The representative APR is 18.9% variable on both purchases and cash withdrawals.  You can find out more here.

Option 5:  Barclaycard Platinum Travel Visa

Core USP:  0% interest on purchases for 12 months, 0% interest on overseas cash withdrawals if settled within 56 days

Fee on overseas cash withdrawals?  No, until 2022 (overseas cash withdrawals get 56 days interest free credit)

Barclaycard states that it will withdraw the 0% deal on this card in 2022.  Until then, however, it is worth a look because it is the only card on this list to offer an interest-free period on overseas cash withdrawals.  You WILL pay interest immediately on any UK cash withdrawals.

One other benefit of the Barclaycard option is 0% interest on purchases for 12 months.

The representative APR is 19.9% variable (27.9% on cash withdrawals).  You can find out more here.

Clydesdale B credit card

Option 6:  Clydesdale B Mastercard

Core USP:  Lowest interest rate of any free 0% FX credit card, no balance transfer fee although 9.9% APR applies

Fee on overseas cash withdrawals?  Yes

The Clydesdale B Mastercard has a very low interest rate – the representative APR is 9.9% variable.

The trade-off is that, whilst purchases abroad have no foreign exchange fee, there are fees on cash withdrawals abroad.

You can transfer a balance from another credit card to the B card for free.  You will pay interest at 9.9% variable on the transfer, but if you pay off the balance quickly this may be cheaper than taking a ‘0% interest on balance transfers’ card with an upfront fee.  The Clydesdale website is here.

Conclusion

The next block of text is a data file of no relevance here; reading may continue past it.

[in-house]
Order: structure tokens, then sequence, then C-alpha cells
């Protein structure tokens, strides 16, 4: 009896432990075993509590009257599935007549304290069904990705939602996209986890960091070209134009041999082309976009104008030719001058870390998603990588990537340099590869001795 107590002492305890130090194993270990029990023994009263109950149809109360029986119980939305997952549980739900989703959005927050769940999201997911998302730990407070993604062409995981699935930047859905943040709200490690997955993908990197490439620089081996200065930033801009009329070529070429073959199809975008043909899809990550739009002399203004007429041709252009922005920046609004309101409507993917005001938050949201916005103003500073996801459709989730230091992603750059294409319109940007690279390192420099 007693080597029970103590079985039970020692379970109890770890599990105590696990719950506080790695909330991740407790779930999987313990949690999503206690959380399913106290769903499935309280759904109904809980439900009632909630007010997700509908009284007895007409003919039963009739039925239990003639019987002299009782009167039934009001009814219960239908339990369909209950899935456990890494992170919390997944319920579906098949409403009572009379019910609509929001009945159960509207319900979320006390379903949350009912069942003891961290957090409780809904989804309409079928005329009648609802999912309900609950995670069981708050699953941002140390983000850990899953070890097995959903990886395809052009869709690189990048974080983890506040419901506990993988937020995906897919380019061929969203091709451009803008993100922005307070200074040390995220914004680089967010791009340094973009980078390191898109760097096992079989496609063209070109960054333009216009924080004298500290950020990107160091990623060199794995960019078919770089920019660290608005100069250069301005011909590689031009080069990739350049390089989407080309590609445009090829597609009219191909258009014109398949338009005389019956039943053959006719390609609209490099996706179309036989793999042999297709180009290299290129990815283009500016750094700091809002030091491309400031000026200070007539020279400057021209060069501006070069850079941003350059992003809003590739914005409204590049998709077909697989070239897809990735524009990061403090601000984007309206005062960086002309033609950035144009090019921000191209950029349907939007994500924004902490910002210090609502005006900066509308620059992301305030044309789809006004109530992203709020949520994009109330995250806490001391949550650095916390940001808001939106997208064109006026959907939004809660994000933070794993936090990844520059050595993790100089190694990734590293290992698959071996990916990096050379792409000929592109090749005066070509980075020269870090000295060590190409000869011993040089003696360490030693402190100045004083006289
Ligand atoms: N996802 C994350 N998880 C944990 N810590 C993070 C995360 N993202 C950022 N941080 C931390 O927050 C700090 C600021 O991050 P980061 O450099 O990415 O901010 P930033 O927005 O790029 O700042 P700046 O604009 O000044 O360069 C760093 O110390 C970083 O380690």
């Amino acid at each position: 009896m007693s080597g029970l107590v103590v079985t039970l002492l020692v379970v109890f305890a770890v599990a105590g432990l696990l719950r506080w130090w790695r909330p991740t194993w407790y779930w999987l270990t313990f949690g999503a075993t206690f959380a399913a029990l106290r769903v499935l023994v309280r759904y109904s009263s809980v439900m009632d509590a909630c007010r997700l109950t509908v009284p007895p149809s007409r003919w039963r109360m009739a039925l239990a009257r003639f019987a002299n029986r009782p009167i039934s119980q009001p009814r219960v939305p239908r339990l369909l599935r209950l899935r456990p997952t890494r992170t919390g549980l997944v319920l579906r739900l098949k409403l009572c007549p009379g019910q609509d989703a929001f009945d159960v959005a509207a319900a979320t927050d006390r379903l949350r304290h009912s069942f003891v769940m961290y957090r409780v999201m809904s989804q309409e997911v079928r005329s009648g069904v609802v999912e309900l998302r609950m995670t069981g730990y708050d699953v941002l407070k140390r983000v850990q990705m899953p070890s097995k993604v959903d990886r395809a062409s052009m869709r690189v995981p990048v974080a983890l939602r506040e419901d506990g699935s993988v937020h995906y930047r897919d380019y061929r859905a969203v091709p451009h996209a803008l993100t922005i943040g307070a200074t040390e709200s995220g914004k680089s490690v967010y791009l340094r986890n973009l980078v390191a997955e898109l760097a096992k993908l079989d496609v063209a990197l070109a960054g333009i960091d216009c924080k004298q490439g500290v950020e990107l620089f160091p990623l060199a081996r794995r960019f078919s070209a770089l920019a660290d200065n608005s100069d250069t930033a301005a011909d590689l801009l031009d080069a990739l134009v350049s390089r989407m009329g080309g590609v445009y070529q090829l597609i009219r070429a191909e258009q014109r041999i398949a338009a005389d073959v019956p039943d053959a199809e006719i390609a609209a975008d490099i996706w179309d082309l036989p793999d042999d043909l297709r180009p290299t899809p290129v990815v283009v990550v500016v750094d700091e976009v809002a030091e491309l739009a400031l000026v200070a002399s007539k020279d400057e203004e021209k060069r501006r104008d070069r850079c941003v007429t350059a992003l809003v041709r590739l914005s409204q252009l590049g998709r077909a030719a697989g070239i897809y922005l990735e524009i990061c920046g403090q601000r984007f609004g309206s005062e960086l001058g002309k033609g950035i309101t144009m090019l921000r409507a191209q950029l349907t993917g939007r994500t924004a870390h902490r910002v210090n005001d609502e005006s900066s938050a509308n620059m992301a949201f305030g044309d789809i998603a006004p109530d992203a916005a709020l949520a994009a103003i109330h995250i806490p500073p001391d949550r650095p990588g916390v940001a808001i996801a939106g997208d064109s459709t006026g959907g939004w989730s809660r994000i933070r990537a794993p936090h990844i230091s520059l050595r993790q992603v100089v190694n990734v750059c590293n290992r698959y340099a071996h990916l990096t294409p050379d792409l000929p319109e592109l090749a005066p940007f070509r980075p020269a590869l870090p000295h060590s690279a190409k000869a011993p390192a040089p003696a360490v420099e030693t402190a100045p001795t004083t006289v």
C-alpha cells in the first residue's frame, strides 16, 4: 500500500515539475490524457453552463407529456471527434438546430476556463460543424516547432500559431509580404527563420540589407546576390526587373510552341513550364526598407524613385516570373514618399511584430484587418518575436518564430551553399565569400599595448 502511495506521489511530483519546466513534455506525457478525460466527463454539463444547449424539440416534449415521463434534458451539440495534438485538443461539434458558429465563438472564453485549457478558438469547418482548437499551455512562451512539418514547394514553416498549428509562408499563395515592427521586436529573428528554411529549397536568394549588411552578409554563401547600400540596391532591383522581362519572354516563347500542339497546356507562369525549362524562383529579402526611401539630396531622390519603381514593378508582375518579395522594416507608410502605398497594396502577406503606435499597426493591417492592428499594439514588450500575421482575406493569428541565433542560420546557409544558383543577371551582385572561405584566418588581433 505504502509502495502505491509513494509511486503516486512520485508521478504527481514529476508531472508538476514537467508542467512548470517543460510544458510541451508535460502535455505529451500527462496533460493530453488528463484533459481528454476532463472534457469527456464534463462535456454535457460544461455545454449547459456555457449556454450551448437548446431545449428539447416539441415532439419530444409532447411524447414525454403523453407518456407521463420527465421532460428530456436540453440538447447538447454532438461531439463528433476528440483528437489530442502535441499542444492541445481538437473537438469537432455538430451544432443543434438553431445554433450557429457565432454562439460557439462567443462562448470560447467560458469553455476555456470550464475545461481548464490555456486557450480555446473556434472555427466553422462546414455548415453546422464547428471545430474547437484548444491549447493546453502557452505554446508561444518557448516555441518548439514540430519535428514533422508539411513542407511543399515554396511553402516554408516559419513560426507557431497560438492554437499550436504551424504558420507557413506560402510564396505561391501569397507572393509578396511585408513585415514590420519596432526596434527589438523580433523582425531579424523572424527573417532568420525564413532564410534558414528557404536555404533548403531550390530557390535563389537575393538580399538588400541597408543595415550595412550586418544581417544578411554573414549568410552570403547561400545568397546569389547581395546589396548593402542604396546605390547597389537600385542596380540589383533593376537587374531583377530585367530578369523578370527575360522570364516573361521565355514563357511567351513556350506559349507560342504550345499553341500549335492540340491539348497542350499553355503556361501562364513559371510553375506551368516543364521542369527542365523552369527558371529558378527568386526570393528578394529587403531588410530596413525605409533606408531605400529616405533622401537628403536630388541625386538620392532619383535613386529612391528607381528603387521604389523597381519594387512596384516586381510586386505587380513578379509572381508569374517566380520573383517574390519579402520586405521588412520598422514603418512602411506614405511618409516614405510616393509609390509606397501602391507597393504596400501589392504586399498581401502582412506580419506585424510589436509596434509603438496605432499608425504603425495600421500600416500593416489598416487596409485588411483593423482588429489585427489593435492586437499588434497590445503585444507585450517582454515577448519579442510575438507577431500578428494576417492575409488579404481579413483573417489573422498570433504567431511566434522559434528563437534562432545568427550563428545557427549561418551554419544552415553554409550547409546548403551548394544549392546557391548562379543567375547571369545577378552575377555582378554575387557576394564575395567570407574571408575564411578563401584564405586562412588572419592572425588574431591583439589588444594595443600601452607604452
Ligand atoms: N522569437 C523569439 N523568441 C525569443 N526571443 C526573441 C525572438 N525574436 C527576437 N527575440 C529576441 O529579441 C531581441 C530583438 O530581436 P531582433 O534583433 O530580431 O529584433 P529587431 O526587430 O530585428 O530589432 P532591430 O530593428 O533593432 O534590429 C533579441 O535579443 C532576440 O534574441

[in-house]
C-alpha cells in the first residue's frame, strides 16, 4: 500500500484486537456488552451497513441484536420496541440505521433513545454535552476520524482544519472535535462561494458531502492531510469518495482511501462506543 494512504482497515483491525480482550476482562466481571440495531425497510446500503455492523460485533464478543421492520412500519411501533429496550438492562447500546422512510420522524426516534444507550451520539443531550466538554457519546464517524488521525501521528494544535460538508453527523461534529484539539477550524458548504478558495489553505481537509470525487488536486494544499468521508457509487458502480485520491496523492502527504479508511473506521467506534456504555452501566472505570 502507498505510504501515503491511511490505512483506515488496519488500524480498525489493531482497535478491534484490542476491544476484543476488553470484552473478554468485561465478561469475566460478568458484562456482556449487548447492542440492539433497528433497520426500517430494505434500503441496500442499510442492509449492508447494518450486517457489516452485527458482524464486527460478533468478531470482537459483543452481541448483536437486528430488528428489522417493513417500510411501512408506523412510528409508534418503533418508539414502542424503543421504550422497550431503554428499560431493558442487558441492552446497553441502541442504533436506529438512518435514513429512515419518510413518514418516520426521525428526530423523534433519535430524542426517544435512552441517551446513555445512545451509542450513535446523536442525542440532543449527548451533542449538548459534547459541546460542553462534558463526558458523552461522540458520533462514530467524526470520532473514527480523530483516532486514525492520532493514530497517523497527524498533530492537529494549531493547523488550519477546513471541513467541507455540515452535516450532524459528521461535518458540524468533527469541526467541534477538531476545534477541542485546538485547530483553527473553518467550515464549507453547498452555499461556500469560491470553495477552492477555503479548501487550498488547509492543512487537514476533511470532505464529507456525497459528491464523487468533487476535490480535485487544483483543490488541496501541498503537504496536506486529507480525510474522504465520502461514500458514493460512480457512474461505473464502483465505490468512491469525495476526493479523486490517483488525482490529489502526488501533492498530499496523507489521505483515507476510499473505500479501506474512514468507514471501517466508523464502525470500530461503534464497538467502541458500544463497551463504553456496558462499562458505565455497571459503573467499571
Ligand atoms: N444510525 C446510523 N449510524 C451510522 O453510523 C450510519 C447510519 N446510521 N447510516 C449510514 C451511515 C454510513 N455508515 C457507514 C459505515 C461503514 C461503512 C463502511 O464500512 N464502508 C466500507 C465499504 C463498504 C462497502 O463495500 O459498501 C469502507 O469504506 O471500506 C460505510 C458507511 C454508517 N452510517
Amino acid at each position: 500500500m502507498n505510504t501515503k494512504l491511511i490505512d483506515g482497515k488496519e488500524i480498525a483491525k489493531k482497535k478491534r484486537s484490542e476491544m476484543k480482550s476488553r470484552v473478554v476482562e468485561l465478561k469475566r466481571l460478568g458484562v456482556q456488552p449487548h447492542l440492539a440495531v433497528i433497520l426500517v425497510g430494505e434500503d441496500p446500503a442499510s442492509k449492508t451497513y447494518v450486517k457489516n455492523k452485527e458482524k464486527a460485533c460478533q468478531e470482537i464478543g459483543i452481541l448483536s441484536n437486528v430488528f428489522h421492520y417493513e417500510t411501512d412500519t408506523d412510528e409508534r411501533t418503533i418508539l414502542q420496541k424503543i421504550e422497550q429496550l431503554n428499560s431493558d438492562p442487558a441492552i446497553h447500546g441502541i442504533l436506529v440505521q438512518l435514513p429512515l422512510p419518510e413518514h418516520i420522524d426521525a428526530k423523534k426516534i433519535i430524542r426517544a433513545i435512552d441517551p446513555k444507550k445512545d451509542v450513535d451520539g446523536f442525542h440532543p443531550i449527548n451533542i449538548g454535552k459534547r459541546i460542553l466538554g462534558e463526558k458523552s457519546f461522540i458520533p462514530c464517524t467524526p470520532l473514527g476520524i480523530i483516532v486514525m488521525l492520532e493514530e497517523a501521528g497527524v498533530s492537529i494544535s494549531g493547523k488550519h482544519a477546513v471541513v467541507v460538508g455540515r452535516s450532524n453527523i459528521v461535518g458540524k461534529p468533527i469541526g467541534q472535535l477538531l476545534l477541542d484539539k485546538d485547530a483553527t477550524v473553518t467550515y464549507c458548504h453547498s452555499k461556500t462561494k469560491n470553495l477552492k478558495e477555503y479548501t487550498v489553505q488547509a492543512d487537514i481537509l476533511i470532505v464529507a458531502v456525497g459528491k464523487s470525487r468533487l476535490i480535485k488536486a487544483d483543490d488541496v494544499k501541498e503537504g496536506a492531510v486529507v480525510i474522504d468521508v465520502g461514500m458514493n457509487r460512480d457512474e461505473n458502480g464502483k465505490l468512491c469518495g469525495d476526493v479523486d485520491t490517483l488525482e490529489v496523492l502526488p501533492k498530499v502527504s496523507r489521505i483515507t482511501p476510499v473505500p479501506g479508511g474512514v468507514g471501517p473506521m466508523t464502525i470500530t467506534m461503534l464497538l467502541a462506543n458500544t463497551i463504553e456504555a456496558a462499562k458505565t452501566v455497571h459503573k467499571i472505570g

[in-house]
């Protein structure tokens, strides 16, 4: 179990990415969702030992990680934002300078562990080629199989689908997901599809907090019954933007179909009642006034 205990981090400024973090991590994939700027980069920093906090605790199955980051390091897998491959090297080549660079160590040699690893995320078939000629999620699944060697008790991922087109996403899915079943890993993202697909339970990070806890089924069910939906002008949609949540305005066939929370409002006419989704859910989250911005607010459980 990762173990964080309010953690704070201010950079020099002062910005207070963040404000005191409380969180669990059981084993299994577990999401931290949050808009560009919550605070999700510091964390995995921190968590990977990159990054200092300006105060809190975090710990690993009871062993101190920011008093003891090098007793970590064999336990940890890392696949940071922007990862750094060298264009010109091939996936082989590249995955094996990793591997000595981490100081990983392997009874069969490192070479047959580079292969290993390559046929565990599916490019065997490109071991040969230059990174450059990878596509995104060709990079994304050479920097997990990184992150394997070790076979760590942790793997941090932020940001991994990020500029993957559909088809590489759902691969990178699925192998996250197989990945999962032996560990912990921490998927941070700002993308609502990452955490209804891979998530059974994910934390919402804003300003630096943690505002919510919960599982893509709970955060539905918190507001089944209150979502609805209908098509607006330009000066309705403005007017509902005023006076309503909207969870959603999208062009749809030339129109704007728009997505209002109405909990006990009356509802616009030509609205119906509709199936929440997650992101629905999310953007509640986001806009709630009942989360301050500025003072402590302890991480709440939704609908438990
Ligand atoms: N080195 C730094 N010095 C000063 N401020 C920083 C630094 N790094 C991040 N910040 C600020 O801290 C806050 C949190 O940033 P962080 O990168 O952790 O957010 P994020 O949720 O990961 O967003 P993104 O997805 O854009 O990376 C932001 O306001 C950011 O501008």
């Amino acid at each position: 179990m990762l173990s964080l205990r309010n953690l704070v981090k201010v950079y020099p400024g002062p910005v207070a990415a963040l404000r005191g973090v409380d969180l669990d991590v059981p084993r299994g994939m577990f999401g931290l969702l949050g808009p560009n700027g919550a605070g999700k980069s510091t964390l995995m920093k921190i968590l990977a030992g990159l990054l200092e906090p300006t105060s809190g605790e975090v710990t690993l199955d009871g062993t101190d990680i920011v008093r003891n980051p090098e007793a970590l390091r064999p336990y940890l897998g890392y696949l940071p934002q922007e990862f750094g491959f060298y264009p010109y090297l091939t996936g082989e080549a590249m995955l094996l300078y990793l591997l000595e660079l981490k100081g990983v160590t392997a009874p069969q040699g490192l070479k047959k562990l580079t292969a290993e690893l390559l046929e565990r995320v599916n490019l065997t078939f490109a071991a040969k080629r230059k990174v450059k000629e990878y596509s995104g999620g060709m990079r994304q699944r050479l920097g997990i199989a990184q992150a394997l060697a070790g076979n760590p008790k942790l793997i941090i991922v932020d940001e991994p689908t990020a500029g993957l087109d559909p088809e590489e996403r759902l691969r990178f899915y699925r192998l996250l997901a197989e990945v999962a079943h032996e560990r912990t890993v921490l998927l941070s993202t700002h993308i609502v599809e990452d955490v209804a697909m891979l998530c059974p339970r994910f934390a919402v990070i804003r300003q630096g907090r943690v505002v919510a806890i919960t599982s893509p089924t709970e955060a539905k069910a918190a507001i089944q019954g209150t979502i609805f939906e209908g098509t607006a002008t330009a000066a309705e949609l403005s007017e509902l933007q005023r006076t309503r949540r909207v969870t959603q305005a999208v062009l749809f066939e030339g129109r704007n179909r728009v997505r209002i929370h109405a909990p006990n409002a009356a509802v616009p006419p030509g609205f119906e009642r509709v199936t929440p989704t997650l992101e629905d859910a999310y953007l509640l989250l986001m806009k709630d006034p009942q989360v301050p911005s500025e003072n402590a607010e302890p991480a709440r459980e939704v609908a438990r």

If you trust Moneyfacts, these are all of the free UK credit cards with 0% FX fees, excluding Tandem (we reviewed Tandem here) and Virgin Money and Aqua (which we will do separately).

There is no definitive ‘best’ choice.  If you have decided to go with a 0% fee credit card instead of a debit or pre-paid card, you need to decide what is important to you – free cash withdrawals, 0% balance transfers, 0% on purchases, cashback (offered by Aqua and Tandem), whether or not you already have a card from a particular bank – and then pick the one which suits you best.

(Want to earn more miles and points from credit cards?  Click here to visit our dedicated airline and hotel travel credit cards page or use the ‘Credit Cards Update’ link in the menu bar at the top of the page.)

Disclaimer: Head for Points is a journalistic website. Nothing here should be construed as financial advice, and it is your own responsibility to ensure that any product is right for your circumstances. Recommendations are based primarily on the ability to earn miles and points and do not consider interest rates, service levels or any impact on your credit history.  By recommending credit cards on this site, I am – technically – acting as a credit broker.  Robert Burgess, trading as Head for Points, is regulated and authorised by the Financial Conduct Authority to act as a credit broker.

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Comments